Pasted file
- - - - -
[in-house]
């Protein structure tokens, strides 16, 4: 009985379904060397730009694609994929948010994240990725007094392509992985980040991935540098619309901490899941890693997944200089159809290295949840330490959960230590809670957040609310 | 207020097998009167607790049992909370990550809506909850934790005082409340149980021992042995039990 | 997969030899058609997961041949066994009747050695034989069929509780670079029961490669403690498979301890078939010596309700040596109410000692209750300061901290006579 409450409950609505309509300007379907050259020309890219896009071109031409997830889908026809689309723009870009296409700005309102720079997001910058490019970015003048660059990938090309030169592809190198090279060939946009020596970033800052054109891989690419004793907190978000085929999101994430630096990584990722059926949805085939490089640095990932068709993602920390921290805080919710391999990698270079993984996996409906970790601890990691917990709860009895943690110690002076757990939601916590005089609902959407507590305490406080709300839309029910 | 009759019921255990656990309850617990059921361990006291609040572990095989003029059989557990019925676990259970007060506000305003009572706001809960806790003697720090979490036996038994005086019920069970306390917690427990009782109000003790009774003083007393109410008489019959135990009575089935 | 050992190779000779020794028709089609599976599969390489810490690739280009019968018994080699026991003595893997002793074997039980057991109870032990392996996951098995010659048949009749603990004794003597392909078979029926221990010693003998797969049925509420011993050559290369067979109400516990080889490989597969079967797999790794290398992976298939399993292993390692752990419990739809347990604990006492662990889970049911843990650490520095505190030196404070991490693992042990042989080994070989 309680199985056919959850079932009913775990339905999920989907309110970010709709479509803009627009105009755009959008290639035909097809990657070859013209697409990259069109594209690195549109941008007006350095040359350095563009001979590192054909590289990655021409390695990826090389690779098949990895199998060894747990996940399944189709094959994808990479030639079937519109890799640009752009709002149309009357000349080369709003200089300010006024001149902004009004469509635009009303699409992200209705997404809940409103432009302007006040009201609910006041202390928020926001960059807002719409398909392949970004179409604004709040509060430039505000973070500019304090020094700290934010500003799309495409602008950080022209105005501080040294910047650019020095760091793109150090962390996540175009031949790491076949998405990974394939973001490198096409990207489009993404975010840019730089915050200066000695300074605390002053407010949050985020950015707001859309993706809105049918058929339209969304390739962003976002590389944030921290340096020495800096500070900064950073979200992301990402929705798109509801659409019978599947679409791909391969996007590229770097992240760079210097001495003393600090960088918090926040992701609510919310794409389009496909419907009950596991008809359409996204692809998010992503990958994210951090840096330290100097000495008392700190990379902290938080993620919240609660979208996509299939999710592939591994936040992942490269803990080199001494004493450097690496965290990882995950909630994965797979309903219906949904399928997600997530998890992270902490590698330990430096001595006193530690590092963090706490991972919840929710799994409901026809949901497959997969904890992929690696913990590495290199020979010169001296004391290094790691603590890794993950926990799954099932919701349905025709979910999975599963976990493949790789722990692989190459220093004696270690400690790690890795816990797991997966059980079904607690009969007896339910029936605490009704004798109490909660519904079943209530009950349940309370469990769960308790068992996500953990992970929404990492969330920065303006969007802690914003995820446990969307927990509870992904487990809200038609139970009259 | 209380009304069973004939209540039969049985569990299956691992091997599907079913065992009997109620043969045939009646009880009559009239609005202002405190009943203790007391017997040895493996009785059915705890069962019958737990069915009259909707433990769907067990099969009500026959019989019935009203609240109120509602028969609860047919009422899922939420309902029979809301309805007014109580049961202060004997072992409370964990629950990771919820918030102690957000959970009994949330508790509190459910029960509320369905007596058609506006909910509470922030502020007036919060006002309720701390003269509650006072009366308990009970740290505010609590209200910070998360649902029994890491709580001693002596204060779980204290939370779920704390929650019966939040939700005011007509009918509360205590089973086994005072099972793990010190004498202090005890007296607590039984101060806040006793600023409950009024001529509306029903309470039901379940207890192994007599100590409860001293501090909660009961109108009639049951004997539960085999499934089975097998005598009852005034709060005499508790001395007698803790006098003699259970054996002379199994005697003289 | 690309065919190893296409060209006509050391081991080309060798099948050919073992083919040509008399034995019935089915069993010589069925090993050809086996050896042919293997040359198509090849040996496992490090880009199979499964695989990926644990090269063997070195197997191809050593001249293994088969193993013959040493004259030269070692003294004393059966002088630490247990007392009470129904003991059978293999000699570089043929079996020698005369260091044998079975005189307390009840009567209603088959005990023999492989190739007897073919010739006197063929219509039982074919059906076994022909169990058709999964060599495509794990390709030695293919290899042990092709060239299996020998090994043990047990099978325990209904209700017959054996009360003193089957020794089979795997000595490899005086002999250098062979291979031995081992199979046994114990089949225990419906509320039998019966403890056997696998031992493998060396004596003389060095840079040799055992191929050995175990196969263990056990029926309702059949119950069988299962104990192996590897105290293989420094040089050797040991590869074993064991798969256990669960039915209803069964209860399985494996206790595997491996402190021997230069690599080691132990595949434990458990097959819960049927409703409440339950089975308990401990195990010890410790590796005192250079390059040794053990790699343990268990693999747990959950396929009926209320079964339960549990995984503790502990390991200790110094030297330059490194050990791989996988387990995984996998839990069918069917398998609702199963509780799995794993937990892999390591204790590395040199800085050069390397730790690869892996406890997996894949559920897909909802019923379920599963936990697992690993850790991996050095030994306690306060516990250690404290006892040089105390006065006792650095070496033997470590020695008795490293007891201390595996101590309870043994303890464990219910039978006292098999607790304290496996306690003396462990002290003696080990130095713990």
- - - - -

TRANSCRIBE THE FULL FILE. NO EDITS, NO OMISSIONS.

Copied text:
[in-house]
């Protein structure tokens, strides 16, 4: 009985379904060397730009694609994929948010994240990725007094392509992985980040991935540098619309901490899941890693997944200089159809290295949840330490959960230590809670957040609310 | 207020097998009167607790049992909370990550809506909850934790005082409340149980021992042995039990 | 997969030899058609997961041949066994009747050695034989069929509780670079029961490669403690498979301890078939010596309700040596109410000692209750300061901290006579 409450409950609505309509300007379907050259020309890219896009071109031409997830889908026809689309723009870009296409700005309102720079997001910058490019970015003048660059990938090309030169592809190198090279060939946009020596970033800052054109891989690419004793907190978000085929999101994430630096990584990722059926949805085939490089640095990932068709993602920390921290805080919710391999990698270079993984996996409906970790601890990691917990709860009895943690110690002076757990939601916590005089609902959407507590305490406080709300839309029910 | 009759019921255990656990309850617990059921361990006291609040572990095989003029059989557990019925676990259970007060506000305003009572706001809960806790003697720090979490036996038994005086019920069970306390917690427990009782109000003790009774003083007393109410008489019959135990009575089935 | 050992190779000779020794028709089609599976599969390489810490690739280009019968018994080699026991003595893997002793074997039980057991109870032990392996996951098995010659048949009749603990004794003597392909078979029926221990010693003998797969049925509420011993050559290369067979109400516990080889490989597969079967797999790794290398992976298939399993292993390692752990419990739809347990604990006492662990889970049911843990650490520095505190030196404070991490693992042990042989080994070989 309680199985056919959850079932009913775990339905999920989907309110970010709709479509803009627009105009755009959008290639035909097809990657070859013209697409990259069109594209690195549109941008007006350095040359350095563009001979590192054909590289990655021409390695990826090389690779098949990895199998060894747990996940399944189709094959994808990479030639079937519109890799640009752009709002149309009357000349080369709003200089300010006024001149902004009004469509635009009303699409992200209705997404809940409103432009302007006040009201609910006041202390928020926001960059807002719409398909392949970004179409604004709040509060430039505000973070500019304090020094700290934010500003799309495409602008950080022209105005501080040294910047650019020095760091793109150090962390996540175009031949790491076949998405990974394939973001490198096409990207489009993404975010840019730089915050200066000695300074605390002053407010949050985020950015707001859309993706809105049918058929339209969304390739962003976002590389944030921290340096020495800096500070900064950073979200992301990402929705798109509801659409019978599947679409791909391969996007590229770097992240760079210097001495003393600090960088918090926040992701609510919310794409389009496909419907009950596991008809359409996204692809998010992503990958994210951090840096330290100097000495008392700190990379902290938080993620919240609660979208996509299939999710592939591994936040992942490269803990080199001494004493450097690496965290990882995950909630994965797979309903219906949904399928997600997530998890992270902490590698330990430096001595006193530690590092963090706490991972919840929710799994409901026809949901497959997969904890992929690696913990590495290199020979010169001296004391290094790691603590890794993950926990799954099932919701349905025709979910999975599963976990493949790789722990692989190459220093004696270690400690790690890795816990797991997966059980079904607690009969007896339910029936605490009704004798109490909660519904079943209530009950349940309370469990769960308790068992996500953990992970929404990492969330920065303006969007802690914003995820446990969307927990509870992904487990809200038609139970009259 | 209380009304069973004939209540039969049985569990299956691992091997599907079913065992009997109620043969045939009646009880009559009239609005202002405190009943203790007391017997040895493996009785059915705890069962019958737990069915009259909707433990769907067990099969009500026959019989019935009203609240109120509602028969609860047919009422899922939420309902029979809301309805007014109580049961202060004997072992409370964990629950990771919820918030102690957000959970009994949330508790509190459910029960509320369905007596058609506006909910509470922030502020007036919060006002309720701390003269509650006072009366308990009970740290505010609590209200910070998360649902029994890491709580001693002596204060779980204290939370779920704390929650019966939040939700005011007509009918509360205590089973086994005072099972793990010190004498202090005890007296607590039984101060806040006793600023409950009024001529509306029903309470039901379940207890192994007599100590409860001293501090909660009961109108009639049951004997539960085999499934089975097998005598009852005034709060005499508790001395007698803790006098003699259970054996002379199994005697003289 | 690309065919190893296409060209006509050391081991080309060798099948050919073992083919040509008399034995019935089915069993010589069925090993050809086996050896042919293997040359198509090849040996496992490090880009199979499964695989990926644990090269063997070195197997191809050593001249293994088969193993013959040493004259030269070692003294004393059966002088630490247990007392009470129904003991059978293999000699570089043929079996020698005369260091044998079975005189307390009840009567209603088959005990023999492989190739007897073919010739006197063929219509039982074919059906076994022909169990058709999964060599495509794990390709030695293919290899042990092709060239299996020998090994043990047990099978325990209904209700017959054996009360003193089957020794089979795997000595490899005086002999250098062979291979031995081992199979046994114990089949225990419906509320039998019966403890056997696998031992493998060396004596003389060095840079040799055992191929050995175990196969263990056990029926309702059949119950069988299962104990192996590897105290293989420094040089050797040991590869074993064991798969256990669960039915209803069964209860399985494996206790595997491996402190021997230069690599080691132990595949434990458990097959819960049927409703409440339950089975308990401990195990010890410790590796005192250079390059040794053990790699343990268990693999747990959950396929009926209320079964339960549990995984503790502990390991200790110094030297330059490194050990791989996988387990995984996998839990069918069917398998609702199963509780799995794993937990892999390591204790590395040199800085050069390397730790690869892996406890997996894949559920897909909802019923379920599963936990697992690993850790991996050095030994306690306060516990250690404290006892040089105390006065006792650095070496033997470590020695008795490293007891201390595996101590309870043994303890464990219910039978006292098999607790304290496996306690003396462990002290003696080990130095713990």